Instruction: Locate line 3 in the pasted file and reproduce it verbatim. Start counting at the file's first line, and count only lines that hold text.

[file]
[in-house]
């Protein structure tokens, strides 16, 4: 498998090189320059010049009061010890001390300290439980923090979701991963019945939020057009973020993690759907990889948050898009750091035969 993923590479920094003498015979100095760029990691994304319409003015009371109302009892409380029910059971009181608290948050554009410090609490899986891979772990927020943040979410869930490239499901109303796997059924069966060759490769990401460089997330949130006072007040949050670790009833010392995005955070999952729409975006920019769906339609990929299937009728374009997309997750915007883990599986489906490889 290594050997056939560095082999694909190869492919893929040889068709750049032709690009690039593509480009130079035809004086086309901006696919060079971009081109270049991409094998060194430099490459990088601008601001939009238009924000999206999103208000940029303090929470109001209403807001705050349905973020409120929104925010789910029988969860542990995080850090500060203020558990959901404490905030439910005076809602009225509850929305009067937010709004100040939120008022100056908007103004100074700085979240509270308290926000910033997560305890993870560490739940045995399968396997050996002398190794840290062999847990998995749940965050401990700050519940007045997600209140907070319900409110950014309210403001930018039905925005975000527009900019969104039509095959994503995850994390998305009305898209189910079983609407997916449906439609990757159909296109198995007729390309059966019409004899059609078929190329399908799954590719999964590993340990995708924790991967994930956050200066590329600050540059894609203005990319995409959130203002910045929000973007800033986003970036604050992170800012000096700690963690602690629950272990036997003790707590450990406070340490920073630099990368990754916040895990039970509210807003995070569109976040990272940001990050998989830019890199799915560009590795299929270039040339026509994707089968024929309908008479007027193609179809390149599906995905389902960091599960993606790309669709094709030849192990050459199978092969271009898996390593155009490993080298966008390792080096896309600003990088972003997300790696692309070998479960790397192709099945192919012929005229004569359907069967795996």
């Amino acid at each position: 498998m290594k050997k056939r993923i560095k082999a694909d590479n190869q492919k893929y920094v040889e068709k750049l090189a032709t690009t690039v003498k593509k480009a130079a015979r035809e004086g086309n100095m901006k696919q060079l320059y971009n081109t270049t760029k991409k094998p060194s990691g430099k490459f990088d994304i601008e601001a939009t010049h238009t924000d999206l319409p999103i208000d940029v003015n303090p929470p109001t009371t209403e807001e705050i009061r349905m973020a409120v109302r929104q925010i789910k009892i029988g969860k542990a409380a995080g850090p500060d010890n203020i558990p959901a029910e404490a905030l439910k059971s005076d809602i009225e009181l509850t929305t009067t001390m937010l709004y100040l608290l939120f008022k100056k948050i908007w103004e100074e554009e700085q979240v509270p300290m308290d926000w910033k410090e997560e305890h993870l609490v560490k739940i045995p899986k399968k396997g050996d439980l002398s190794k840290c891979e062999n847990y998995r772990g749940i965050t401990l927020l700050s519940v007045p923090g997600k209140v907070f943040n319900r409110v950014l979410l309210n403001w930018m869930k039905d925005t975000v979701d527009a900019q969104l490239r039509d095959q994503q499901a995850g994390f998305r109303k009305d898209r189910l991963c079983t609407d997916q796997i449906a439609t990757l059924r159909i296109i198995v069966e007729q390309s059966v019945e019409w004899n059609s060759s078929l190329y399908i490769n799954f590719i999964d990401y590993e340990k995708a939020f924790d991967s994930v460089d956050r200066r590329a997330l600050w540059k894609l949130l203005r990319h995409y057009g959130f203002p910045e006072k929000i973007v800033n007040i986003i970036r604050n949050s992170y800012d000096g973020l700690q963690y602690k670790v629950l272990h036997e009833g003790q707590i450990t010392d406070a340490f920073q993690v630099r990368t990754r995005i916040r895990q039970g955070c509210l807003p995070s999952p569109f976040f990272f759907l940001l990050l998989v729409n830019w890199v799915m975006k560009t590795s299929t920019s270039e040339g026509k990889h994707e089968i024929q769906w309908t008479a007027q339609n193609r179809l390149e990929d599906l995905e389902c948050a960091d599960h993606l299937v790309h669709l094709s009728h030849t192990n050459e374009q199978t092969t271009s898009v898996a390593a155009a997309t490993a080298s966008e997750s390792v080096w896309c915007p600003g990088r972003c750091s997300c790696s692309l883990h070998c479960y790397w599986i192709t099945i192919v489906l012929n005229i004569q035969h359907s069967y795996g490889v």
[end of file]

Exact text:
């Amino acid at each position: 498998m290594k050997k056939r993923i560095k082999a694909d590479n190869q492919k893929y920094v040889e068709k750049l090189a032709t690009t690039v003498k593509k480009a130079a015979r035809e004086g086309n100095m901006k696919q060079l320059y971009n081109t270049t760029k991409k094998p060194s990691g430099k490459f990088d994304i601008e601001a939009t010049h238009t924000d999206l319409p999103i208000d940029v003015n303090p929470p109001t009371t209403e807001e705050i009061r349905m973020a409120v109302r929104q925010i789910k009892i029988g969860k542990a409380a995080g850090p500060d010890n203020i558990p959901a029910e404490a905030l439910k059971s005076d809602i009225e009181l509850t929305t009067t001390m937010l709004y100040l608290l939120f008022k100056k948050i908007w103004e100074e554009e700085q979240v509270p300290m308290d926000w910033k410090e997560e305890h993870l609490v560490k739940i045995p899986k399968k396997g050996d439980l002398s190794k840290c891979e062999n847990y998995r772990g749940i965050t401990l927020l700050s519940v007045p923090g997600k209140v907070f943040n319900r409110v950014l979410l309210n403001w930018m869930k039905d925005t975000v979701d527009a900019q969104l490239r039509d095959q994503q499901a995850g994390f998305r109303k009305d898209r189910l991963c079983t609407d997916q796997i449906a439609t990757l059924r159909i296109i198995v069966e007729q390309s059966v019945e019409w004899n059609s060759s078929l190329y399908i490769n799954f590719i999964d990401y590993e340990k995708a939020f924790d991967s994930v460089d956050r200066r590329a997330l600050w540059k894609l949130l203005r990319h995409y057009g959130f203002p910045e006072k929000i973007v800033n007040i986003i970036r604050n949050s992170y800012d000096g973020l700690q963690y602690k670790v629950l272990h036997e009833g003790q707590i450990t010392d406070a340490f920073q993690v630099r990368t990754r995005i916040r895990q039970g955070c509210l807003p995070s999952p569109f976040f990272f759907l940001l990050l998989v729409n830019w890199v799915m975006k560009t590795s299929t920019s270039e040339g026509k990889h994707e089968i024929q769906w309908t008479a007027q339609n193609r179809l390149e990929d599906l995905e389902c948050a960091d599960h993606l299937v790309h669709l094709s009728h030849t192990n050459e374009q199978t092969t271009s898009v898996a390593a155009a997309t490993a080298s966008e997750s390792v080096w896309c915007p600003g990088r972003c750091s997300c790696s692309l883990h070998c479960y790397w599986i192709t099945i192919v489906l012929n005229i004569q035969h359907s069967y795996g490889v």